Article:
Cesal suspects that his clemency was denied because of a bogus motion filed in a Georgia court. Since presidential clemency is supposed to be a last resort, Cesal thinks that at some point in the process, someone saw there were ongoing court proceedings over his case and dismissed his application for clemency.
Other prisoners previously interviewed by The Watch were shocked when they found out they weren’t granted a commutation — as have the people advocating on their behalf.
U.S. District Judge Mark W. Bennett called the sentence he was forced to give to Lori Kavitz for a nonviolent drug offense “idiotic” at the time, and has written a letter to the Office of the Pardon Attorney begging for her release. Kavitz is still in prison. . .
Why the Dakota Access Pipeline is a Big Deal: Bismarck residents got the Dakota Access Pipeline moved without a fight
It’s extremely difficult, perhaps even impossible, not to see rank, overt, festering racism and class warfare here. T. J. Rafael reports in PRI:
Snowfall has made its way to North Dakota, adding an element of concern to the ongoing battle over the Dakota Access Pipeline. On Monday, North Dakota Governor Jack Dalrymple ordered an emergency evacuation of protesters working to block the construction of the $3.8 billion pipeline, citing safety concerns with the oncoming winter weather.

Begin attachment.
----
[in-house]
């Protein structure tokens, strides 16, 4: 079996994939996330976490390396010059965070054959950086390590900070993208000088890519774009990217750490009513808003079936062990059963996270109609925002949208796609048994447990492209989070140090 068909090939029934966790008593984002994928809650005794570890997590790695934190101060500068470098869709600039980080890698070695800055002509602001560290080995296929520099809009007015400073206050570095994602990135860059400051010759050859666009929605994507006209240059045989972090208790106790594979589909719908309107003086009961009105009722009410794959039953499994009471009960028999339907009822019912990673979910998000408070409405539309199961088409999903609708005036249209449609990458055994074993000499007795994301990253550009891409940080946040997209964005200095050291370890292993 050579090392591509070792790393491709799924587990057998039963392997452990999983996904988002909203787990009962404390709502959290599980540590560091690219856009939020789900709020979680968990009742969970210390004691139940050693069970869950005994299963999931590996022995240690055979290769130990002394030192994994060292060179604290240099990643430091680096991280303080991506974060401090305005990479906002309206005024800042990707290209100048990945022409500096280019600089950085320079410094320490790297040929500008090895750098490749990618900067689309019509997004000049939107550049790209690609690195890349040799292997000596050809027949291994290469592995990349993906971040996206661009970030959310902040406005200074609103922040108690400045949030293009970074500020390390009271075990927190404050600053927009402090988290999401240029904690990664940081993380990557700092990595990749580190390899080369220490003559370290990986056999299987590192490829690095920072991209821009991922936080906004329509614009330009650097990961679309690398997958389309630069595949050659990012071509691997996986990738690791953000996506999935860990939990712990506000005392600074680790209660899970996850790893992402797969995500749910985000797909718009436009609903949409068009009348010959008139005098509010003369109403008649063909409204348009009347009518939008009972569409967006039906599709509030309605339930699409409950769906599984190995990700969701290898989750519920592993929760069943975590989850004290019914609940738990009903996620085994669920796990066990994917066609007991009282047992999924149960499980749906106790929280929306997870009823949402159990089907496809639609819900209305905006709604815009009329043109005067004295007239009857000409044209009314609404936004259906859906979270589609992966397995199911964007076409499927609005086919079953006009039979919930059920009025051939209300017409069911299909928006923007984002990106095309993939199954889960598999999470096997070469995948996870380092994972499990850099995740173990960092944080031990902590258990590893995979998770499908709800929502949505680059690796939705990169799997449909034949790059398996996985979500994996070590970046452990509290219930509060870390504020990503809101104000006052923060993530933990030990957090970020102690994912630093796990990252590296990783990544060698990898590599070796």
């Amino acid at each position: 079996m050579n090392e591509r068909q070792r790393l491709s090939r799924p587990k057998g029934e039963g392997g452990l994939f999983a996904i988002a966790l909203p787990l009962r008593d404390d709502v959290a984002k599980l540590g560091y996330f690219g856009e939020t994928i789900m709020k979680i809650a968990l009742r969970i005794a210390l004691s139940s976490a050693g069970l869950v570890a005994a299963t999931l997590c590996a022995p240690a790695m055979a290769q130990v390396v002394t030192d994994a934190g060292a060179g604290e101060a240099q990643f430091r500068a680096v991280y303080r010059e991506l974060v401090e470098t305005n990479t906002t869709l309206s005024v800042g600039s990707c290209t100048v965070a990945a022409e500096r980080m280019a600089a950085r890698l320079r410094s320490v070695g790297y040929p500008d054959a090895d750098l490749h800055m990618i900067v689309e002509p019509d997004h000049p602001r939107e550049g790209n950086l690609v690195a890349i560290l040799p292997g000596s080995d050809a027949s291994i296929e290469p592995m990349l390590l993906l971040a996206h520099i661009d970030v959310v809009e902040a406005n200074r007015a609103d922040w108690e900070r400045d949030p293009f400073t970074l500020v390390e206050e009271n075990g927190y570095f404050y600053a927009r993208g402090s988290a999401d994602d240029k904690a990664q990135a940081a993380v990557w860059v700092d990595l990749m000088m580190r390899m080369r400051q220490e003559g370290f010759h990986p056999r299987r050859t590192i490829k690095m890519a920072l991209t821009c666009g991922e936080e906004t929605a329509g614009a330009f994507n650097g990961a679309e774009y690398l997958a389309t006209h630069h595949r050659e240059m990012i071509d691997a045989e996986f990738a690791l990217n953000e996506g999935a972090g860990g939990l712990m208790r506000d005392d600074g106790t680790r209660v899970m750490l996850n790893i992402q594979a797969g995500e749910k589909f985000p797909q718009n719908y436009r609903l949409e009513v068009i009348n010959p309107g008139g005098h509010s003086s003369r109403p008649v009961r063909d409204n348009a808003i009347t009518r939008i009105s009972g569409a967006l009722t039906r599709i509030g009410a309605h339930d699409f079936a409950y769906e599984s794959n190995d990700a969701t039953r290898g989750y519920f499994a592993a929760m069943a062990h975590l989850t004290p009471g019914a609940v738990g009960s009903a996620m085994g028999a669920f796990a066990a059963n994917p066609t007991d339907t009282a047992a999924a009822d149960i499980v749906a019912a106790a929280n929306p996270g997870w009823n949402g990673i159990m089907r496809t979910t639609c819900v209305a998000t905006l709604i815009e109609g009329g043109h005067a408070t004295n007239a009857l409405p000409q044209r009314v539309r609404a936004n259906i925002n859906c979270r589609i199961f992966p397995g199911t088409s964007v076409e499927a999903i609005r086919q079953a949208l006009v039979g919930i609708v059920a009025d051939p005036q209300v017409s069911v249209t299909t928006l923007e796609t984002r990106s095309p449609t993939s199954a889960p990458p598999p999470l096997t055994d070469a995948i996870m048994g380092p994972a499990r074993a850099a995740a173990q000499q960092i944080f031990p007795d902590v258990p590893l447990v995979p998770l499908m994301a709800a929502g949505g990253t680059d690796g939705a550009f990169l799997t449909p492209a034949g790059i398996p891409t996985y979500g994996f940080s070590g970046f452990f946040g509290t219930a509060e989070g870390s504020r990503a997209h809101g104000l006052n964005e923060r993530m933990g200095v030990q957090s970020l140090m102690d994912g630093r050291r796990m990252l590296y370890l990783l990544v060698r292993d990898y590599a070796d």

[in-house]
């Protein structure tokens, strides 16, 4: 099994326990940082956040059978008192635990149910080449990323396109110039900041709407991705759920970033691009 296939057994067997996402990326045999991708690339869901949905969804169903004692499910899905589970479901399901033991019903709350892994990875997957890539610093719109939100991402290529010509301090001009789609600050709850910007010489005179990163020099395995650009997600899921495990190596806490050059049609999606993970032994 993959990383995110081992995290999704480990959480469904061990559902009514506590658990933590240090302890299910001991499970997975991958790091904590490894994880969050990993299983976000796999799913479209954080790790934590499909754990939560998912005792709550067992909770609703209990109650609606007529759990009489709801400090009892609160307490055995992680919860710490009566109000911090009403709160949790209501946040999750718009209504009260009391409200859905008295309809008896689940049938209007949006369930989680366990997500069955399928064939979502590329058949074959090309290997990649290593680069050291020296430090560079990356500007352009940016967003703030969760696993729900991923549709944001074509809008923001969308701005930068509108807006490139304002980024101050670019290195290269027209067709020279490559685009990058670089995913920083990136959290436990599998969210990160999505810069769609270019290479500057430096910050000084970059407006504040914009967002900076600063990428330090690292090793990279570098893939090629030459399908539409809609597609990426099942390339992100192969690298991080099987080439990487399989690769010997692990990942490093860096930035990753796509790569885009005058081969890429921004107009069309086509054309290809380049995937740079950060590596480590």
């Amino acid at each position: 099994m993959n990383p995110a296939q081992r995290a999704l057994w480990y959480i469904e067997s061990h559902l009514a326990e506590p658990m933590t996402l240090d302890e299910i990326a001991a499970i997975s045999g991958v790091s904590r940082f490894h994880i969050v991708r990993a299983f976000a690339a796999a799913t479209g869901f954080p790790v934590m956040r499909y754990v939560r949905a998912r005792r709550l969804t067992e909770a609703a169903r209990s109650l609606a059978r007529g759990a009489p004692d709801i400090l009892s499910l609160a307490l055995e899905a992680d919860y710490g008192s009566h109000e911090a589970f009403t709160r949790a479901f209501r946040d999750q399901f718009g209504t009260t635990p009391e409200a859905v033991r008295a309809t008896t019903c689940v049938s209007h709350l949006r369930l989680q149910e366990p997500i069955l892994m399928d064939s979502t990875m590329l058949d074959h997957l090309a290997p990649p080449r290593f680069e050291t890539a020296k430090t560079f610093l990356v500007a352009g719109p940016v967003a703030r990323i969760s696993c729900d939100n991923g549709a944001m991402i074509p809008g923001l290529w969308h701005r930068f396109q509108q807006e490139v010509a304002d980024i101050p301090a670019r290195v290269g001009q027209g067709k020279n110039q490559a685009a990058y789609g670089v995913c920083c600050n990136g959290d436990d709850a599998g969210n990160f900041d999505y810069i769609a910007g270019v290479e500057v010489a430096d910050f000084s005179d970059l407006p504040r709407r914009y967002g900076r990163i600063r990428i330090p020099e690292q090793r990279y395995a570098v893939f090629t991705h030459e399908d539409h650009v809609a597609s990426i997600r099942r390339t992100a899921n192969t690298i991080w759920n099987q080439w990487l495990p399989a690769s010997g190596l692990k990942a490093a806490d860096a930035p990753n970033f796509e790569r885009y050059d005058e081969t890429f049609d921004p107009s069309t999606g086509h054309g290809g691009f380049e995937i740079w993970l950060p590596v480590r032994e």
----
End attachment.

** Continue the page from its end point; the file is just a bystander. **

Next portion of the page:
This announcement comes just days after the U.S. Army Corps of Engineers issued a letter to the Standing Rock Sioux Tribe, stating that the land they manage north of the Cannonball River will be closed on December 5. Anyone found on the land after that date will be considered trespassers and subject to prosecution.
For several months, the local Native American community and other protesters have been arguing that the pipeline could threaten the reservation’s water supply. But this is actually an updated routing — after the original routing was rejected for similar reasons. The original pipeline was to be routed just north of Bismarck, North Dakota, according to Karen Van Fossan, minister of the Unitarian Universalist Congregation in Bismarck, North Dakota.